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I have decided that a blog on the saving of this Crossley FWD is the way to go rather than hijacking Richards original thread!

I have known about this truck and it's sister for many years along with quite a few people on this site! but I seem to have been chosen by the current owner as the custodian for their future safety, and not a moment too soon as he had a scrap merchant give him a quote to remove them forever.

After a bit of a chat I convinced him that they were salvagable and I started cutting down the trees around them!

This is my first WW2 vehicle and my first truck restoration, I have restored many classic cars but this is a whole new ball game for me and it's a steep learning curve especialy with something this rare.

I dont seem to have got too far as other comitments always seem to intervene but I am still moving forward slowly and have made some new friends along the way.

My New years resolution is to get the chassis stripped and painted before the summer!


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Here are the layers of paint slowly removed to show it's history, red civilain stuff first, then brown and grey. follwed by micky mouse green and black, then plain green with morse code for 'V'?, and the chassis shows RAF blue underneath all the other paint.




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Here it is as of today, with the remains of the cab removed, up on hard standing with wheels on and bull bar and radiator removed (Surprised me how heavy the rad was to lift off!!).

Next out is the engine and controls, I think I will get some hydraulic help for that!:laugh:

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Yes I know what you mean!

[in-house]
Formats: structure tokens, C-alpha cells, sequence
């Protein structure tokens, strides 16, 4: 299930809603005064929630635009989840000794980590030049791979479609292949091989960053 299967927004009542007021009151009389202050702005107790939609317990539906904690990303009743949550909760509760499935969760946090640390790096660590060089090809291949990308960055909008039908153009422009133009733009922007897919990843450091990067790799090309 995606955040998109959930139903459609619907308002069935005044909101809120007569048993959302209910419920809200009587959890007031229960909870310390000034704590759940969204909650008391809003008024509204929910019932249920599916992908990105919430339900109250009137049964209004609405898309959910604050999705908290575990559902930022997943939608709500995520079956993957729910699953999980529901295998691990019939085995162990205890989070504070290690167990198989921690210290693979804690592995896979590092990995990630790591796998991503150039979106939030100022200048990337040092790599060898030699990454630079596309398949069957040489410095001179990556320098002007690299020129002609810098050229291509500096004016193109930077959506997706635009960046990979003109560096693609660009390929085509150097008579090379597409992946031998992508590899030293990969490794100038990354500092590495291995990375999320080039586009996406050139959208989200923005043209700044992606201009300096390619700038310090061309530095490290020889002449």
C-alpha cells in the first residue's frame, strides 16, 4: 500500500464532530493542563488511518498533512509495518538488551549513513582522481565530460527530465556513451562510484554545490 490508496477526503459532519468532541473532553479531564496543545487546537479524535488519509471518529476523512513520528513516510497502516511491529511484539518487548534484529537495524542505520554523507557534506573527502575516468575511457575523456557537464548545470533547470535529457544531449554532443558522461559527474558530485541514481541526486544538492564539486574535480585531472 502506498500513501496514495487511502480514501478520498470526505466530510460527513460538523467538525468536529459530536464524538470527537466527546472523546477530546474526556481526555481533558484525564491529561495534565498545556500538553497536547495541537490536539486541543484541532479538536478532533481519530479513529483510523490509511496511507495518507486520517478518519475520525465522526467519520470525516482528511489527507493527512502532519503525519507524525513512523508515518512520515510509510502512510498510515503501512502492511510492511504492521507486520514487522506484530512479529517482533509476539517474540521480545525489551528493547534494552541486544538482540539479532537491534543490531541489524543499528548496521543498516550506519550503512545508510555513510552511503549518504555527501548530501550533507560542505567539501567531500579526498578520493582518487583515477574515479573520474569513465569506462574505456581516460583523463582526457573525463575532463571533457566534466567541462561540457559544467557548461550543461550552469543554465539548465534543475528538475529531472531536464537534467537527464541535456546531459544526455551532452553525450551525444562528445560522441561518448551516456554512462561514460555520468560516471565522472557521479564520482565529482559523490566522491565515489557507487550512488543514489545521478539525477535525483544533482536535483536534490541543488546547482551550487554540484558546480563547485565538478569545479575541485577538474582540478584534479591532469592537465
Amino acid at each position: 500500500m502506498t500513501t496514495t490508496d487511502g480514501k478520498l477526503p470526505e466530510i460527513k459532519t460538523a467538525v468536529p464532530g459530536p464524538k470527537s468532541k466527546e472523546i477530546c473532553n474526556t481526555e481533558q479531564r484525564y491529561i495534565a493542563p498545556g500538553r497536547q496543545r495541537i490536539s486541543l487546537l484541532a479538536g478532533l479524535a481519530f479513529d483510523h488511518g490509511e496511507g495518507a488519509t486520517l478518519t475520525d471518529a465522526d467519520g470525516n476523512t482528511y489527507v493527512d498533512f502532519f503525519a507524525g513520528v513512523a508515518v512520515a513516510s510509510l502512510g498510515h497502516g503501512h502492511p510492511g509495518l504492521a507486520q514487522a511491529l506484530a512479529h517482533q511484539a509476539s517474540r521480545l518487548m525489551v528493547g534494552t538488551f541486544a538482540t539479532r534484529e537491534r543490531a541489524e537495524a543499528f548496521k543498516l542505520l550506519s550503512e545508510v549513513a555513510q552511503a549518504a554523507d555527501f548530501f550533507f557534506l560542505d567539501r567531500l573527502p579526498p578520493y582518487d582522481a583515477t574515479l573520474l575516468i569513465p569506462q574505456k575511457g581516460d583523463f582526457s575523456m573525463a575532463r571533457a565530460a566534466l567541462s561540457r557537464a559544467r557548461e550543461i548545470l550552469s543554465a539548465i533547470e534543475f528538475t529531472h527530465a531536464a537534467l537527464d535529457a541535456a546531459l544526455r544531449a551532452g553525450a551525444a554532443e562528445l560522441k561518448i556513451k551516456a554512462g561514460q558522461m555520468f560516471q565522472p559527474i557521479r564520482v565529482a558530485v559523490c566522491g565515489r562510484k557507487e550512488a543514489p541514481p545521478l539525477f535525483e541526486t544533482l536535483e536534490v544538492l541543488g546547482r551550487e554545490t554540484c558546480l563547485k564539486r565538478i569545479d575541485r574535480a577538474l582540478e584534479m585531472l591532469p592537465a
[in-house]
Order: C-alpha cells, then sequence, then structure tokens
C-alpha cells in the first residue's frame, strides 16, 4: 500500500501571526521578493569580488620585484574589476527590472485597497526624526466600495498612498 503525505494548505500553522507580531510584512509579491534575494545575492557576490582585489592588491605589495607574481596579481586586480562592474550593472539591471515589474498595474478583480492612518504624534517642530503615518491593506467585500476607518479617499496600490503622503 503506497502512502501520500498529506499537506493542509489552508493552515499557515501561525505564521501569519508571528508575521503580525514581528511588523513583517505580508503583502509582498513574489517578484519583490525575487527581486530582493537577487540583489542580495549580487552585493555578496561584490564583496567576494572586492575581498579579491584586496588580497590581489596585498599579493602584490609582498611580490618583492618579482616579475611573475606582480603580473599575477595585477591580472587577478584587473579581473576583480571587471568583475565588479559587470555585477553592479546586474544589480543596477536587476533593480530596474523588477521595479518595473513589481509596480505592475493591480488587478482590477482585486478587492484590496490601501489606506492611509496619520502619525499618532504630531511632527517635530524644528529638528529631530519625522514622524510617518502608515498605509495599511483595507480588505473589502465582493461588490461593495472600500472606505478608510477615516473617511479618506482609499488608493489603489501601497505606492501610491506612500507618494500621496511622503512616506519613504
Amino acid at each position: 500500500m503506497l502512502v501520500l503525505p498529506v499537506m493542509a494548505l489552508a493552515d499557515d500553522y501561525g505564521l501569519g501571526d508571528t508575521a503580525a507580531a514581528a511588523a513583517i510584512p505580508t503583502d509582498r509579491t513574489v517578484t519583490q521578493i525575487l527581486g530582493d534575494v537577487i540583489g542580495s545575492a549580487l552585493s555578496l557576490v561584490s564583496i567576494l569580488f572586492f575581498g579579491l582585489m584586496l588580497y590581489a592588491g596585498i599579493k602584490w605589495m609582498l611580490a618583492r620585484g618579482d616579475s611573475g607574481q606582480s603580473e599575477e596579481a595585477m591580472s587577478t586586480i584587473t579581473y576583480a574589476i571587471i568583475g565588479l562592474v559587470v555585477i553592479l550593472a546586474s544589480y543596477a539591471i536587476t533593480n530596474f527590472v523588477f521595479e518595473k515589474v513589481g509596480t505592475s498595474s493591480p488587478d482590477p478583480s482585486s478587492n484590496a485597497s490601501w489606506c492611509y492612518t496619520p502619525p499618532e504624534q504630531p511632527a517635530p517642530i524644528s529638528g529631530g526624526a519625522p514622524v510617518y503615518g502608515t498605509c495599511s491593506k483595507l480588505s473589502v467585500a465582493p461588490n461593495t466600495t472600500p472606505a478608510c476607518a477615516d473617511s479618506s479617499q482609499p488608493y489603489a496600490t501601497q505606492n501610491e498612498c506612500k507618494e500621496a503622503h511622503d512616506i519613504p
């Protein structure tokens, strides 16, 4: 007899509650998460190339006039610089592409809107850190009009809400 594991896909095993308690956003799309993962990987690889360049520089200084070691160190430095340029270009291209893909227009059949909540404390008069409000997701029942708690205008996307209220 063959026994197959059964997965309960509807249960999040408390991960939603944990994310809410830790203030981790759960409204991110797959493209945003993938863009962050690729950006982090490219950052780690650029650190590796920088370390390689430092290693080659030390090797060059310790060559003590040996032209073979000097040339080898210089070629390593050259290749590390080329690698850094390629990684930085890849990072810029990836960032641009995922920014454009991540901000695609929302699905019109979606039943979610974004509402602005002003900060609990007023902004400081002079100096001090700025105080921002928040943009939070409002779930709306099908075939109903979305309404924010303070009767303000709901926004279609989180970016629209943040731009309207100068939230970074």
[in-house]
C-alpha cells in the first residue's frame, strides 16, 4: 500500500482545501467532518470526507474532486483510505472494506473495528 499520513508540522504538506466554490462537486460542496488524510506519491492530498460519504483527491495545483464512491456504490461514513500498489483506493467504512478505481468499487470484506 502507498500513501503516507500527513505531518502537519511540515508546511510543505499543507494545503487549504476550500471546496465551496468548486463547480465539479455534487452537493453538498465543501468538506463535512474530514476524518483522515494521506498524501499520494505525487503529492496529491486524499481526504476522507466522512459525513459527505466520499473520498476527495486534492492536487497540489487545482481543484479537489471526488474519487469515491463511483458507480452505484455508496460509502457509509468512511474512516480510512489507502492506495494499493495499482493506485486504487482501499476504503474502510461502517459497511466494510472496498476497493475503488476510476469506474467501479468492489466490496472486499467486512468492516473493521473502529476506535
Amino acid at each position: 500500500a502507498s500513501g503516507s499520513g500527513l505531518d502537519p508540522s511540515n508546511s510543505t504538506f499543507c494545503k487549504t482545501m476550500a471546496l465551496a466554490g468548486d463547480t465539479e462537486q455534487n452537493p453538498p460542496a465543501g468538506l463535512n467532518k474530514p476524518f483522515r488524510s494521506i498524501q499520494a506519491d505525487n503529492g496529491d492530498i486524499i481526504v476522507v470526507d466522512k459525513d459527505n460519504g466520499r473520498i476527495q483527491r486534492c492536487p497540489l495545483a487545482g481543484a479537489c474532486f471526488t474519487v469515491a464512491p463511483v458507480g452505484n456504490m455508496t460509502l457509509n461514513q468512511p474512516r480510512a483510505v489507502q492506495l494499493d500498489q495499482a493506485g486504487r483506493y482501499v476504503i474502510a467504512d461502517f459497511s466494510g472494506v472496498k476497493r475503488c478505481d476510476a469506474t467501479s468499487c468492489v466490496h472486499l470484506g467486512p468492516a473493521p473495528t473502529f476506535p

I tried many times to get him to sell and it was only after he had passed away and his son had taken over the yard that a deal was done.

There were originaly three of them, one was scrapped but the axles, gearbox and steering were kept as spare parts, this one was alowed to fall into the undergrowth and the third one was used as a timber truck with a massive winch and jib fitted.

The problem with the third one is it was also fitted out with a Fordson diesel engine and worked to death, so pretty worn out mechanicaly and not very original.

So quite a few knackered mechanical spares!!!

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Spent a few hours struggling to get the rear cylinder head off, quite a surprise at how good the bores are, just a little surface rust.

The front cylinders will probably be scrap due to one of the spark plugs being out and the cylinder filled with water.

Here is a picture of the infamous Crossley diff lock, requires somebody to crawl under the truck (once you are up to the axles in mud!) undo the butterfly nut and push the lever across, same on the front diff!! :)

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I haven't much info on the old girl but the chassis was painted RAF blue which makes it possibly pre-1940 but the rest of it is in olive drab as a base colour so a pre-war design produced around the outbreak of war is my best guess.